FDA won’t require lengthy clinical trials for COVID-19 boosters

Future COVID-19 vaccine boosters won’t have to go through a traditional, lengthy clinical trial process to attain emergency use authorization in the U.S., according to a report in Reuters. An agency official, speaking to the publication today, said that the U.S. Food and Drug Administration (FDA) will instead rely on data from trials on shots developed earlier in the pandemic to combat specific virus variants as well as manufacturing data in considering whether to clear boosters for administration. Preclinical animal study and safety data might also be used, the official said.

As The Verge notes in its coverage of the news, the COVID-19 variant known as omicron has branched into multiple substrains since emerging late last year, including BA.4 and BA.5. The FDA is encouraging vaccine producers to target BA.4 and BA.5 — the most widespread lineages in the U.S. But boosters currently in testing target an earlier omicron version dubbed BA.1.

Boosters targeting BA.1 are still effective against BA.4 and BA.5, early data from Moderna and Pfizer/BioNTech suggests. But the immune response they generate against the newer lineages is weaker than the response against BA.1. Pfizer is also developing BA.4- and BA.5-specific booster, which is in the early testing  stages.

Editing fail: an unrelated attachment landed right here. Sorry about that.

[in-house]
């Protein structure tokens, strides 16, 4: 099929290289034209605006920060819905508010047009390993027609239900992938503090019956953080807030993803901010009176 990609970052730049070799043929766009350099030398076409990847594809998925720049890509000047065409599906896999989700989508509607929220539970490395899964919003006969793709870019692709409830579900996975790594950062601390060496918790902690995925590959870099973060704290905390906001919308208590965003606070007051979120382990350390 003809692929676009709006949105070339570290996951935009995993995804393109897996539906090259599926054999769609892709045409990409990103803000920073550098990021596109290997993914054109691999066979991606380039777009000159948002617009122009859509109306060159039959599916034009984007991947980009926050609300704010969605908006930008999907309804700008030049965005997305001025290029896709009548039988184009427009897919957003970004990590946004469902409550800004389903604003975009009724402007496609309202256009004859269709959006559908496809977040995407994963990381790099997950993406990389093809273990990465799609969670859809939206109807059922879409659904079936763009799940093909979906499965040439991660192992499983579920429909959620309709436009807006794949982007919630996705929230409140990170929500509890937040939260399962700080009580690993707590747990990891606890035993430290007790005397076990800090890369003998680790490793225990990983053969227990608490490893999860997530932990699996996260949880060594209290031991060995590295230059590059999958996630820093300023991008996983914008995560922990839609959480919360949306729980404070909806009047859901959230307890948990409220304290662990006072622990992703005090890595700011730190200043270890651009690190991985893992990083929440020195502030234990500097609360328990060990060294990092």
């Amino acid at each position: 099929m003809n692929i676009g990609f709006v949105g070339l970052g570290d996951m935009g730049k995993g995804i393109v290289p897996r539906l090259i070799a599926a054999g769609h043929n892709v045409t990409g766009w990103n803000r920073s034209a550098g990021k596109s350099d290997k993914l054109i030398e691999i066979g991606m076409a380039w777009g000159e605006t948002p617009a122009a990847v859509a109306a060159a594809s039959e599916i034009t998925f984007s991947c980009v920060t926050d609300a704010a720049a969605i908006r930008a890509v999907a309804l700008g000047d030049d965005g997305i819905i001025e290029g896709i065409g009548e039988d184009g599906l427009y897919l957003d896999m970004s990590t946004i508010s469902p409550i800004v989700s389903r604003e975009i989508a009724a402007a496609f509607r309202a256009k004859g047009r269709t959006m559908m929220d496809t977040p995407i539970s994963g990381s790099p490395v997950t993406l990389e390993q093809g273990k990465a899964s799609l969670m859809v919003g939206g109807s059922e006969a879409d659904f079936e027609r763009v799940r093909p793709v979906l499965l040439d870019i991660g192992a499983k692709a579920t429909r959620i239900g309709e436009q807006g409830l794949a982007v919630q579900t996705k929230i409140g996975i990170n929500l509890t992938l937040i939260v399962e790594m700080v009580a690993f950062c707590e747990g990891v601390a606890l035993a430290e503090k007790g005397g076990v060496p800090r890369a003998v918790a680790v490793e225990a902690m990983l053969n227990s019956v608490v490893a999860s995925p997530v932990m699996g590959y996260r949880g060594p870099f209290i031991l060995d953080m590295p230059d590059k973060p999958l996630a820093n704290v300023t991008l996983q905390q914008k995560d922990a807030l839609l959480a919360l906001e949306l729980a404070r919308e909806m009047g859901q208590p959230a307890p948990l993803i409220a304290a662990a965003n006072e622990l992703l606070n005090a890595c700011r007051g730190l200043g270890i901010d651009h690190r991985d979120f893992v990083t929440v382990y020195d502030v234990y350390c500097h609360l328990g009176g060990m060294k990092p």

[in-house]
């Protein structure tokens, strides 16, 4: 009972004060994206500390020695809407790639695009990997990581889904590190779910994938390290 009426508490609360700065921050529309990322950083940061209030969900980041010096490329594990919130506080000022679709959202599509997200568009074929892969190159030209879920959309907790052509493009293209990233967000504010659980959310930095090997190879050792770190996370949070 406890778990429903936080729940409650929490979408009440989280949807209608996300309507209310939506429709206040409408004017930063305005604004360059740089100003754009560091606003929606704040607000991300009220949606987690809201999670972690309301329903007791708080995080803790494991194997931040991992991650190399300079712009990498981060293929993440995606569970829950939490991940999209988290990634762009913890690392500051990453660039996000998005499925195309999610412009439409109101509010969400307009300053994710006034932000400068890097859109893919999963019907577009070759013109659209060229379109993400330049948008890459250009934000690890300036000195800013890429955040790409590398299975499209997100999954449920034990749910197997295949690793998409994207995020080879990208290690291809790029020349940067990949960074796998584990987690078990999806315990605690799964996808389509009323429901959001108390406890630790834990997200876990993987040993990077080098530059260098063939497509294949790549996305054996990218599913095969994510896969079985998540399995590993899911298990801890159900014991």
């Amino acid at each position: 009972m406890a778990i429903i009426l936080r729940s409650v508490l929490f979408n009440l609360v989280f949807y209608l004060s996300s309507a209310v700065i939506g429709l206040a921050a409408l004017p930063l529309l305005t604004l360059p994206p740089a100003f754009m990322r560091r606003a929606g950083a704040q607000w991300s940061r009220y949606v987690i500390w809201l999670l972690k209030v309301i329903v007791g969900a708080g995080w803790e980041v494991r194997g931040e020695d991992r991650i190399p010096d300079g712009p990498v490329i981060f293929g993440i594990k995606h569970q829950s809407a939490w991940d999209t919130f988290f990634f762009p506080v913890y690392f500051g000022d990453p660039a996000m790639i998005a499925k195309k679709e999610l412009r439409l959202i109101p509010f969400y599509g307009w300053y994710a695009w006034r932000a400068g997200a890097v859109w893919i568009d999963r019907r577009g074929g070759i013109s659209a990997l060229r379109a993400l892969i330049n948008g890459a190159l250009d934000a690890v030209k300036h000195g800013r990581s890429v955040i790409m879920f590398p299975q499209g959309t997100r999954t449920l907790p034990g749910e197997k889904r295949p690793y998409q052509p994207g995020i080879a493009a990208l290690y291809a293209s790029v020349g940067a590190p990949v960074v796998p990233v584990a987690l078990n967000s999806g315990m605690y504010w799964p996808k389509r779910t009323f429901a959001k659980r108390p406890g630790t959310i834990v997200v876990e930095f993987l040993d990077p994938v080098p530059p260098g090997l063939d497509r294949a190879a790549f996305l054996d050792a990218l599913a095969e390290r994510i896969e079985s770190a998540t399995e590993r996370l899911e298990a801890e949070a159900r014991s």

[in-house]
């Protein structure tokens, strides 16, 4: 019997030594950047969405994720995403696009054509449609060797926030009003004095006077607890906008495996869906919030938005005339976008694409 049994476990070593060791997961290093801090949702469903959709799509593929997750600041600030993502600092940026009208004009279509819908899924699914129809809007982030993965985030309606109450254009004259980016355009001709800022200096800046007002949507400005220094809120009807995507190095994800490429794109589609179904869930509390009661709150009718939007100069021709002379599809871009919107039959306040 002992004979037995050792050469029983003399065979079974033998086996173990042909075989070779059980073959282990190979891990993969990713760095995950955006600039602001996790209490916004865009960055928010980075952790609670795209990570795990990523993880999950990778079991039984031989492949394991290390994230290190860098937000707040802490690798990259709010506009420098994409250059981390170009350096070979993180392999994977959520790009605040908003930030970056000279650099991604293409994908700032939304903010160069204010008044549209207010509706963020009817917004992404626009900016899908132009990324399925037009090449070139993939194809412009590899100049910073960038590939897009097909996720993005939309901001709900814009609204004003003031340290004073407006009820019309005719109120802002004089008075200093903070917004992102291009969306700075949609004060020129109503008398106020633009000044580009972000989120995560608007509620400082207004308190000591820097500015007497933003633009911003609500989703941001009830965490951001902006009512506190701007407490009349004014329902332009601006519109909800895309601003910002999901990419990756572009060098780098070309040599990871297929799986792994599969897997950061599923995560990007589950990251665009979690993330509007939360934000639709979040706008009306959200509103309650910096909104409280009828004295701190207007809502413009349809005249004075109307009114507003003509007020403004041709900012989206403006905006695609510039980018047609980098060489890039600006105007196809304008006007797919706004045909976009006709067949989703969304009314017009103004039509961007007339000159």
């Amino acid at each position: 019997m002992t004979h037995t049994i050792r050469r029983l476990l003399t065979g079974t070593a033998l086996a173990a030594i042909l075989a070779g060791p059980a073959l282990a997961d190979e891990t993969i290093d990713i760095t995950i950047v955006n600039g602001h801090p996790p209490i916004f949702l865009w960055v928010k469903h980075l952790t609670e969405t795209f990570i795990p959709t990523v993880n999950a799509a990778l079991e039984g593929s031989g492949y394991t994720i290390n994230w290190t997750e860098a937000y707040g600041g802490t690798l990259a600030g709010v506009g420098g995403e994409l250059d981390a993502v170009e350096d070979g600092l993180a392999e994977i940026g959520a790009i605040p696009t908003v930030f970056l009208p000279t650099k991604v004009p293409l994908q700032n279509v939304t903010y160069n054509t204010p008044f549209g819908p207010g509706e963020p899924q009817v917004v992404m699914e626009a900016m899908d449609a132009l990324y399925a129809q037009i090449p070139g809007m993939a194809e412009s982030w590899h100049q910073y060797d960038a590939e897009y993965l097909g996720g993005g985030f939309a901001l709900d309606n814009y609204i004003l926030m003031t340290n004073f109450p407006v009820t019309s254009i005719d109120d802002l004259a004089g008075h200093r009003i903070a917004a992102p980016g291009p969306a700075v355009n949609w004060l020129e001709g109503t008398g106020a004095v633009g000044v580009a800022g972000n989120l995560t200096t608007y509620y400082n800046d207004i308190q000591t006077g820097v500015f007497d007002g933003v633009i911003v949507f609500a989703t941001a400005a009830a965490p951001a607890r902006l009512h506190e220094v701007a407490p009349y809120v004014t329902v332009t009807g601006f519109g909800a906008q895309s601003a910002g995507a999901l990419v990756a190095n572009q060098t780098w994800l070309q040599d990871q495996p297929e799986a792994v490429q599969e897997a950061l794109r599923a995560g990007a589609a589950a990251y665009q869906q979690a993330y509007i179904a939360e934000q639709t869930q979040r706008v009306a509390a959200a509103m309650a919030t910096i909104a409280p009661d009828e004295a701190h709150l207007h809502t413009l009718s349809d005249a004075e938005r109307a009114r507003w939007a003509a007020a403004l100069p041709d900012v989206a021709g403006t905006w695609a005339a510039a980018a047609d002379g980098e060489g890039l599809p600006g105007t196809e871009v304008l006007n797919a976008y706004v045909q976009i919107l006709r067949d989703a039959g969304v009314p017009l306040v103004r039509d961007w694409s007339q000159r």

New boosters are expected to be available in the fall fall. It remains unclear, however, how many eligible folks will seek them out. Across the U.S., over 78% of the population has received at least one COVID-19 vaccine dose. But it’s proven to be an immense challenge to get subsequent doses to adults, with one study showing that as many as 50% of people failed to get a follow-up shot — or shots —  within a year after their first.

With omicron, nearly 60% in U.S. have been infected during pandemic, according to stats released in April from the U.S. Centers for Disease Control and Prevention. Currently, national hospitalizations from COVID-19 are averaging around 1,400 to 10,500, with deaths hovering between 1,300 and 4,600.

In an encouraging development this week, COVID-19 vaccines were authorized for children as young as 6 months old.